Last September, while out for a walk in a German village called Miesau, clusters of striking yellow blooms on tall stalks with voluminous feathery leaves stopped me in my tracks. Given their prevalence, I wondered if they had any medicinal, nutritional, or aesthetic value. I was home visiting my parents, who have lived in the village for over thirty years. In the car with my mother sometime later, more of the same flowers on the roadside caught my eye. I asked about them, drawing on my mother’s expertise as a lifelong gardener. “Aren’t those yarrow?” she responded.
Yarrow has many important uses, especially as a medicinal plant. It is found in many parts of the world in seemingly endless variation. Indigenous peoples in the Americas used yarrow for its healing properties. In English, its many common names evoke everyday first aid. Nosebleed plant. Sanguinary. Thousand-leaf or thousand-seal, referencing its many leaves. The above-ground parts of the plant contain two chemicals with coagulant properties, plus others with sedative or anti-inflammatory qualities. Yarrow’s history threads throughout settler colonial history in complex and telling ways.
Yarrow’s history is also military history. In antiquity, it was called herba militaris. Yarrow’s scientific name is achillea millefolium, referencing Achilles, the mythical Greek soldier and ultimate killing machine, as well as its thousands of leaves. In Greek mythology, the centaur Chiron shared his supernatural medicinal knowledge about yarrow with Achilles, who then used it as a battlefield remedy. Its many additional common names, including knight’s milfoil, staunchwort, and soldiers’ woundwort, also evoke the histories of soldiers, militaries, and bloodshed across time and space. In 1842, London floral enthusiast and publisher R. Tyas went so far as to name yarrow as the plant most expressive of the “sentiment” of war. The mythical origins of the western way of war are steeped in yarrow.
I want this story to be about the little flowers, bound together in their thousands, strong and pretty. But if we’re talking about soldiers and war, it’s mostly about the leaves.
My encounter last year with achillea millefolium in Miesau occurred in a mental landscape of sadness and anticipatory grief. That summer, my father received a cancer diagnosis and was hospitalized for treatment. Complications from both the cancer and the treatment took a sudden devastating toll on him. On short notice, I traveled with my husband and daughter to Germany to be with my parents, honoring our collective worries. Germany’s relative calm and order anchored our hope for healing.
The geography comforted me, though not in an uncomplicated way. My parents retired in Germany after my father finished an Air Force career of nearly thirty years. They chose to stay because it felt right to them. They lived comfortable lives in a quiet village surrounded by agricultural fields and hills, and within reach of several US military facilities. This blend of rural living in proximity to military bases is a well-known feature of post–World War II Germany. Bases and posts were built in otherwise seemingly unremarkable places that nonetheless served military needs. In the skies above Miesau, US military transport aircraft fly in and out of Ramstein Air Base many times a day, the hulking planes both commonplace and out-of-place over farmers’ fields covered in corn, sunflowers, and kale. The unassuming yarrow plants also dotted the fields where I walked most days after visiting my dad in the nearby Landstuhl Army Regional Medical Center, the largest US military hospital in Europe. I began to think in new ways about the improbable relationship between the mundane botanical life around me, the everyday presence of the infrastructures of war and empire, and what it takes to keep soldiers alive.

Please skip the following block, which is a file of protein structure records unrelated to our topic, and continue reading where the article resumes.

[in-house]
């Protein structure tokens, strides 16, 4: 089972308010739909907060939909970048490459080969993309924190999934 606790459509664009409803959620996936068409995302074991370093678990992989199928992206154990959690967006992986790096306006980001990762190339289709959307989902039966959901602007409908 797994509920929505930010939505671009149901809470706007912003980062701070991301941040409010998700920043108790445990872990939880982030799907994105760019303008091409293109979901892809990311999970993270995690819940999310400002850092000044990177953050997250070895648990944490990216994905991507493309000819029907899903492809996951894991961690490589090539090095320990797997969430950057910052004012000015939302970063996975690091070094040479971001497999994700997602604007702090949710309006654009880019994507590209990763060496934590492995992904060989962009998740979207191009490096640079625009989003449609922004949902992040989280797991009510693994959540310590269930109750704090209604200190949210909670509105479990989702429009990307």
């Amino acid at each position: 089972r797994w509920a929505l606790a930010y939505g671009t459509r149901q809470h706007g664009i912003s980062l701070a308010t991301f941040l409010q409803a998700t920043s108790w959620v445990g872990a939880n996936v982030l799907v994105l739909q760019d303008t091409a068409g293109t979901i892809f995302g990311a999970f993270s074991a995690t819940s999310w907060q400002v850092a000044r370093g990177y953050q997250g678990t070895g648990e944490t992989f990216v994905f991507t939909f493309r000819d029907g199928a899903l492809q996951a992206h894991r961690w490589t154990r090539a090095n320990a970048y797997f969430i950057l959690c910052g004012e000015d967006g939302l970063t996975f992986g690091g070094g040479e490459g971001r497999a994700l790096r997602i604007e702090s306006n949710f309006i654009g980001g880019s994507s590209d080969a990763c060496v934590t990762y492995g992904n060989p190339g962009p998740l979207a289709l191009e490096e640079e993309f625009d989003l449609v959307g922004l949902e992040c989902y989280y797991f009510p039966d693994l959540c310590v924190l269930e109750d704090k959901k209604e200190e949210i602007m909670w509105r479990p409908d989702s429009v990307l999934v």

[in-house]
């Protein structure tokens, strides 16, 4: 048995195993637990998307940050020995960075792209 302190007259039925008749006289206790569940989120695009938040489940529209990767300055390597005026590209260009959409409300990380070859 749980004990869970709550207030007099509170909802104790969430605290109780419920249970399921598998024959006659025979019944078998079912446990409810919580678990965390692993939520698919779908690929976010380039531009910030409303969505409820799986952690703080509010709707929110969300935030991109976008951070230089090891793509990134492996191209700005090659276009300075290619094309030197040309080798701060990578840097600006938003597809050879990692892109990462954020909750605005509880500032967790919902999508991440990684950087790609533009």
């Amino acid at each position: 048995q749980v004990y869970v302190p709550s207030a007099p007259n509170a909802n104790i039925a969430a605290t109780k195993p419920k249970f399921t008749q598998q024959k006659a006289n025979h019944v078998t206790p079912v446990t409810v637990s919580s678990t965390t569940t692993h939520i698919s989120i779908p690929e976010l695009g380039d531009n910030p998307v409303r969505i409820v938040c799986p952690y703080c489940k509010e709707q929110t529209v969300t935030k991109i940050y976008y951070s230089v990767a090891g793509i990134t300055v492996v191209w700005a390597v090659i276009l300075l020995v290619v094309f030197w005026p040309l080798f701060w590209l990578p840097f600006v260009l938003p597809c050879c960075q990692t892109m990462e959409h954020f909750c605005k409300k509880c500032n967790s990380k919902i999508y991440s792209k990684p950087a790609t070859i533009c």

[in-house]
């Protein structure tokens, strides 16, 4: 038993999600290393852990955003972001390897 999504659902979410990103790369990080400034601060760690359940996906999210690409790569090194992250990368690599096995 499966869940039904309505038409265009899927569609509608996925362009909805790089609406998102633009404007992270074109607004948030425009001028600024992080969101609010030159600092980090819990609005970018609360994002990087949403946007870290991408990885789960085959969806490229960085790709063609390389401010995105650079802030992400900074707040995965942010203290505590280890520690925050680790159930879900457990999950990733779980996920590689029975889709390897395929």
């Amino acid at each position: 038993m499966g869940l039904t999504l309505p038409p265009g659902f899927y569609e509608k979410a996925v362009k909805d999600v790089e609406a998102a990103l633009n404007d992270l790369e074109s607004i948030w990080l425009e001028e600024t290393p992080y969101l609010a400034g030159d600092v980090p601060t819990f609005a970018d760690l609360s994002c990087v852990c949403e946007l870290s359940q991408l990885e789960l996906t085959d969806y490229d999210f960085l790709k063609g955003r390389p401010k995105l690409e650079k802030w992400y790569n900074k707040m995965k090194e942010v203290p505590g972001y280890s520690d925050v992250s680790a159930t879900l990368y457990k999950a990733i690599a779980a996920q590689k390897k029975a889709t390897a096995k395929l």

Visiting my dad at the Landstuhl hospital, I learned up close what lifesaving intervention looked like. My dad never sustained wounds of the sort that needed stanching by a plant like yarrow, once so useful to soldiers in the past. But over a lifetime in the military, he breathed in substances that wounded him from the inside, compounding, metastasizing. Fumes from aircraft. Defoliants. Cigarettes. Looking out his hospital room’s window during one of these visits, I saw sunflowers and nasturtiums in a small garden, providing a space of respite, the weather warm and clear, a group of people playing croquet in the quiet space. Machines whirred in the background. My dad breathed, unable to speak audibly, but moving his lips to form inaudible words that we desperately tried to read.
Weeks passed after my initial encounters with yarrow, and I continued seeing it on walks in the fields and on roadsides around the neighborhood. One day I picked a piece and brought it back to my parents’ house, wanting to keep it, to study it. To let my thoughts germinate and bloom. And then, to write about it. As a historian of Africa and modern Germany who studies soldiers, warfare, and violence, and as an Air Force veteran myself, yarrow provoked new questions for me about the land, empire, and what I was doing there. It inspired me to use this time and place as a makeshift research site, even as it also became a focal point for my grief.